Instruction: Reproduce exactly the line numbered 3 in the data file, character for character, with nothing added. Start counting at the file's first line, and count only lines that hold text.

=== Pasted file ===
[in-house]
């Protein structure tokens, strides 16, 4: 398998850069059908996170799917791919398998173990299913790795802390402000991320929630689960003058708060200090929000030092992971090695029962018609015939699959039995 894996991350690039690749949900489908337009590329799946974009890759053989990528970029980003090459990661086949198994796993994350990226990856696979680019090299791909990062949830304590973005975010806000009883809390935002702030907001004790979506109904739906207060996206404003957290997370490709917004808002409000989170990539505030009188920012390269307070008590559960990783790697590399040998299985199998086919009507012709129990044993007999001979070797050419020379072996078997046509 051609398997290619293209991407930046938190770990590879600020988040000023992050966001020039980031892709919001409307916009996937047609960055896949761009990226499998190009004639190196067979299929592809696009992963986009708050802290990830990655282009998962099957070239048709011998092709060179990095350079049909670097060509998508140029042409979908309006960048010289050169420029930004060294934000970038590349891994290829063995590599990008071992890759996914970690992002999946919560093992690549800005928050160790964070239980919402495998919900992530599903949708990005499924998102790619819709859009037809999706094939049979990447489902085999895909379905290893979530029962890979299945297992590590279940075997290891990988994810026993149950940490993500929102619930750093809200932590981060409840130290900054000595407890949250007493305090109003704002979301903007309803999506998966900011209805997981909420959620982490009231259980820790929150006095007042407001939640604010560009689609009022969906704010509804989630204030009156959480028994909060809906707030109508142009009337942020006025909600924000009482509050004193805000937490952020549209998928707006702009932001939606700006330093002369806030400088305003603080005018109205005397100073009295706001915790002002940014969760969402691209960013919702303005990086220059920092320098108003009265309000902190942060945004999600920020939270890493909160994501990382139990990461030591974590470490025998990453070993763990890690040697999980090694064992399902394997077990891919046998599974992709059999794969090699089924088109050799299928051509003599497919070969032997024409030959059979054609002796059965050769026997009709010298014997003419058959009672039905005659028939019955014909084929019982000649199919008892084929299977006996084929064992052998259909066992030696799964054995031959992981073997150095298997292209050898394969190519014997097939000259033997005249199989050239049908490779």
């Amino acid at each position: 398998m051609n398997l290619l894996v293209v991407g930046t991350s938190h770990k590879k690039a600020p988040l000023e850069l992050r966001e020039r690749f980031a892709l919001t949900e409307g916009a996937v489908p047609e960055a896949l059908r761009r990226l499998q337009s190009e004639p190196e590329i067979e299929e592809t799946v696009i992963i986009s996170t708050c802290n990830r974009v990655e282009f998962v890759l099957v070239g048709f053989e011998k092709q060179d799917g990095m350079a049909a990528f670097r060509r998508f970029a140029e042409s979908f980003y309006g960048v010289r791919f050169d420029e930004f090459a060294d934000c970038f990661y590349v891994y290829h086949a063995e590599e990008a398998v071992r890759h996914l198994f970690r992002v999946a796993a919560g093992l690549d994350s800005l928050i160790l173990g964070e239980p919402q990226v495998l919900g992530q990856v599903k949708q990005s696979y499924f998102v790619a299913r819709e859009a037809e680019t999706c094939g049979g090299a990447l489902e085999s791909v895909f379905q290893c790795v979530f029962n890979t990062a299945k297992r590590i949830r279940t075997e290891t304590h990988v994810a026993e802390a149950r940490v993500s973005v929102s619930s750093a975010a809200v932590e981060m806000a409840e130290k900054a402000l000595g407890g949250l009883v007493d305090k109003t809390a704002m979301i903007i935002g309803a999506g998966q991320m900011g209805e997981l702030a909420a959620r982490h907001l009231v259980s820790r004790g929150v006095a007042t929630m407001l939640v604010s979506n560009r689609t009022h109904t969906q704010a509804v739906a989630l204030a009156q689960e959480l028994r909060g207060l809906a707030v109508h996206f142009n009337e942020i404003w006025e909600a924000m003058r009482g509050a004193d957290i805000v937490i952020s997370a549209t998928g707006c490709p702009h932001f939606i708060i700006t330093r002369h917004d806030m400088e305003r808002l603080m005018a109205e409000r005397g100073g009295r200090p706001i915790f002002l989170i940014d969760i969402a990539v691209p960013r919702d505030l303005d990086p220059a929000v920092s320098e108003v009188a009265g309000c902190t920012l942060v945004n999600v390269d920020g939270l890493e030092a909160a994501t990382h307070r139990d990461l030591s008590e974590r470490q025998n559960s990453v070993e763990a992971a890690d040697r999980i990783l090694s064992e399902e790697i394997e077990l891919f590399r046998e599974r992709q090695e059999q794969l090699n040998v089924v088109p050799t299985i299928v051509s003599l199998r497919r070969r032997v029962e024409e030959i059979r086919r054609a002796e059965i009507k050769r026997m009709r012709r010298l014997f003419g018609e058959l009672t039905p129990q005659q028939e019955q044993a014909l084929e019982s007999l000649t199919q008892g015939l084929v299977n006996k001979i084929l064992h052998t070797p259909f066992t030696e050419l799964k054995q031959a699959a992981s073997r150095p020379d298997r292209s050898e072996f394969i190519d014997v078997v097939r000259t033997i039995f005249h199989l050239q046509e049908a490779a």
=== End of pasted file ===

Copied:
């Amino acid at each position: 398998m051609n398997l290619l894996v293209v991407g930046t991350s938190h770990k590879k690039a600020p988040l000023e850069l992050r966001e020039r690749f980031a892709l919001t949900e409307g916009a996937v489908p047609e960055a896949l059908r761009r990226l499998q337009s190009e004639p190196e590329i067979e299929e592809t799946v696009i992963i986009s996170t708050c802290n990830r974009v990655e282009f998962v890759l099957v070239g048709f053989e011998k092709q060179d799917g990095m350079a049909a990528f670097r060509r998508f970029a140029e042409s979908f980003y309006g960048v010289r791919f050169d420029e930004f090459a060294d934000c970038f990661y590349v891994y290829h086949a063995e590599e990008a398998v071992r890759h996914l198994f970690r992002v999946a796993a919560g093992l690549d994350s800005l928050i160790l173990g964070e239980p919402q990226v495998l919900g992530q990856v599903k949708q990005s696979y499924f998102v790619a299913r819709e859009a037809e680019t999706c094939g049979g090299a990447l489902e085999s791909v895909f379905q290893c790795v979530f029962n890979t990062a299945k297992r590590i949830r279940t075997e290891t304590h990988v994810a026993e802390a149950r940490v993500s973005v929102s619930s750093a975010a809200v932590e981060m806000a409840e130290k900054a402000l000595g407890g949250l009883v007493d305090k109003t809390a704002m979301i903007i935002g309803a999506g998966q991320m900011g209805e997981l702030a909420a959620r982490h907001l009231v259980s820790r004790g929150v006095a007042t929630m407001l939640v604010s979506n560009r689609t009022h109904t969906q704010a509804v739906a989630l204030a009156q689960e959480l028994r909060g207060l809906a707030v109508h996206f142009n009337e942020i404003w006025e909600a924000m003058r009482g509050a004193d957290i805000v937490i952020s997370a549209t998928g707006c490709p702009h932001f939606i708060i700006t330093r002369h917004d806030m400088e305003r808002l603080m005018a109205e409000r005397g100073g009295r200090p706001i915790f002002l989170i940014d969760i969402a990539v691209p960013r919702d505030l303005d990086p220059a929000v920092s320098e108003v009188a009265g309000c902190t920012l942060v945004n999600v390269d920020g939270l890493e030092a909160a994501t990382h307070r139990d990461l030591s008590e974590r470490q025998n559960s990453v070993e763990a992971a890690d040697r999980i990783l090694s064992e399902e790697i394997e077990l891919f590399r046998e599974r992709q090695e059999q794969l090699n040998v089924v088109p050799t299985i299928v051509s003599l199998r497919r070969r032997v029962e024409e030959i059979r086919r054609a002796e059965i009507k050769r026997m009709r012709r010298l014997f003419g018609e058959l009672t039905p129990q005659q028939e019955q044993a014909l084929e019982s007999l000649t199919q008892g015939l084929v299977n006996k001979i084929l064992h052998t070797p259909f066992t030696e050419l799964k054995q031959a699959a992981s073997r150095p020379d298997r292209s050898e072996f394969i190519d014997v078997v097939r000259t033997i039995f005249h199989l050239q046509e049908a490779a």